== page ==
I simply love summer in Provence, the long hot days, warm evenings on the terrace, the scent of warm pine and lavender, golden sunrises and rich orange sunsets too.
But summer wouldn’t be summer without the constant kss-kss, of the soundtrack of cicacdas screaming in the trees. It’s a sound that people either love, or hate, and I am happy to say that I love it, and celebrate hearing the first one, with the same joy I have at seeing the first swallow of summer too.
The cicada is, without doubt, an emblem of Provence, you can buy ceramic ones to pop on the side of a house, metal ones in the form of pot stands and table-cloth weights, or any number of decorative items painted, stamped or designed to look like these beautiful little insects. You can even buy little wooden ones, that are filled with beads, making a sound similar to a cicada when shaken, which speaking from experience, can drive any rational parent slightly mad, if it is shaken constantly on the long trip back through France
The ‘fake’ cicada sounds can be annoying, but for some, the natural kss-kss is even worse. A couple of years ago there was an article about holidaymakers in a small village in the Var region France, having approached the local Mairie about the noise, complaining that it was too loud, went on all through the day, and was disturbing their break. They had even been to local shops looking for chemicals that they could spray into the trees to make them stop, which to me just seems incredible …. As the mayor said ‘it was the soundtrack of Provence, part of our folklore’ and I have to agree with him.
The folklore that he refers to, is that the cicadas were sent by God to rouse the peasants in the fields from their afternoon slumbers on hot summer days, and to stop them becoming too lazy. Apparently the plan backfired as the constant kss-kss acted like white-noise encouraging their rest and aiding sleep.
It really is the soundtrack of Provence, and just lying back, listening to the constant chatter has the same effect on me, as the sounds of waves breaking on a beach, causing me to breathe deeply, relax, and yes, on occasions doze off in the chair, so I can vouch for the soporific affect it had on the peasants.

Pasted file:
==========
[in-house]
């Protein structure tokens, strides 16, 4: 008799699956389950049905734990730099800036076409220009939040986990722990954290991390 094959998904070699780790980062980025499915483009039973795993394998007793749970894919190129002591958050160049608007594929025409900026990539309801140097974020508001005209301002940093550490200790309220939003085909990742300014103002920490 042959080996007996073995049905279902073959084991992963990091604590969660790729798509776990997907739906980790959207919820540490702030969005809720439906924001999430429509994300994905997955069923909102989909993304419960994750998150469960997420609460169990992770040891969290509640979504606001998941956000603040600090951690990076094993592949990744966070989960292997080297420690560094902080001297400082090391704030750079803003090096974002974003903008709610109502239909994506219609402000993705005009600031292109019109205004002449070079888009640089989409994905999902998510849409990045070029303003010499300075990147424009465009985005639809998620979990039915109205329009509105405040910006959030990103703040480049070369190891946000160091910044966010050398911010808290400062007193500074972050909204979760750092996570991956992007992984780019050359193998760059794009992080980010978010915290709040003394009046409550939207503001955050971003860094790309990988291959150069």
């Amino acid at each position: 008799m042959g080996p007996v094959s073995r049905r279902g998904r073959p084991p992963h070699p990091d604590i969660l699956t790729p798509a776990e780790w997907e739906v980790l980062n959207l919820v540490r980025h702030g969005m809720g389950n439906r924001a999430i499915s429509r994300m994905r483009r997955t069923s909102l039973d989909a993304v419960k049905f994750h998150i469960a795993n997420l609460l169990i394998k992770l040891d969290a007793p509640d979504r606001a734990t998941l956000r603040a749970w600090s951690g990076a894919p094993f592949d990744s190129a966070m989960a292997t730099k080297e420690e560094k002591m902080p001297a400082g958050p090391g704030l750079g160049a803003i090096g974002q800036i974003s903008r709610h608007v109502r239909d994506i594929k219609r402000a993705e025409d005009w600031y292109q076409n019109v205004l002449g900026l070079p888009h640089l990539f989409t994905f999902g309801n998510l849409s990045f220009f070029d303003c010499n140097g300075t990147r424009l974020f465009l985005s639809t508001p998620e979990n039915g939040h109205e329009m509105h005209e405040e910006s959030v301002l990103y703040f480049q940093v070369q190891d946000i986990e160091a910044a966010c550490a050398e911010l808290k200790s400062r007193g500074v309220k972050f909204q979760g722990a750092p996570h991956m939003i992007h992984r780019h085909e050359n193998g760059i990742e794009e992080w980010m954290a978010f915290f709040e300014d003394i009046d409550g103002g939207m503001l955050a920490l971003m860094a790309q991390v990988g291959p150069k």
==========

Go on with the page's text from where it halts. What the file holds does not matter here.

Here, we can expect to hear them start their summer calling at around the summer solstice, and it starts with one or two, awkwardly shouting from their little spot on a tree, almost as if they are a little uncertain that is what they should be doing. As mid-June approaches, I start to listen out for them, always hearing the first ones in two clumps of trees along the Veloroute du Calavon – one near the Pont Julien, and the other near the junction with the road to Viens.
Those first sounds are so tentative, almost like an old engine trying to start on a cold, damp morning, as the earliest males start to shout, in their constant search for a mate. I understand that they can spend many years in the earth as nymphs, before making their way into the branches, so it’s understandable that they take a little while to really find their voices. But very quickly the decibels start to rise, as more and more fill the trees, shouting from sunrise until sunset, filling the air with that wonderful sound of summer.
Their activity is heat-related and they don’t function well when it is below the mid twenties centigrade (a little bit like me to be honest), which explains why they sound so slow and uncertain in the morning and wind down their chatter as the sun sets and the evenings start to cool. It is also why we tend not to hear them if we have a storm, with the temperature drop, rather than the rain being the reason they stop calling.
Out on the bikes we notice little spots where the decibels rise to pop-concert levels, the constant kss-kss chatter, drowning out any other background sounds that may be heard just a few metres down the road. The little road between Bonnieux and Lacoste is one of the noisiest….
Together with the road between Roussillon and Goult ….
I’m not sure whether it’s the type of trees (there are dense areas of pine) or perhaps something about their position, but the cicadas seem to congregate in greater numbers here than in other spots. Here they seem to all be capable of creating their maximum decibel level, which has been recorded as being above 120 decibels (a busy street is about 80), and with every tree hosting large numbers of the insects, it’s fair to say that you can hardly hear yourself think….
But that said, I always like to stop and let the sound wash over me, it’s so calming..
Once summer is over, the silence is almost palpable, the birdsong seems clearer and we can hear other noises too, that have been muted over the summer, hidden by the cicadas’ calls. It seems very strange for a few weeks, but we soon get used to it, although at this time of year I find myself longing for the noise again ….
All I can say is roll on summer, for me it can’t come soon enough …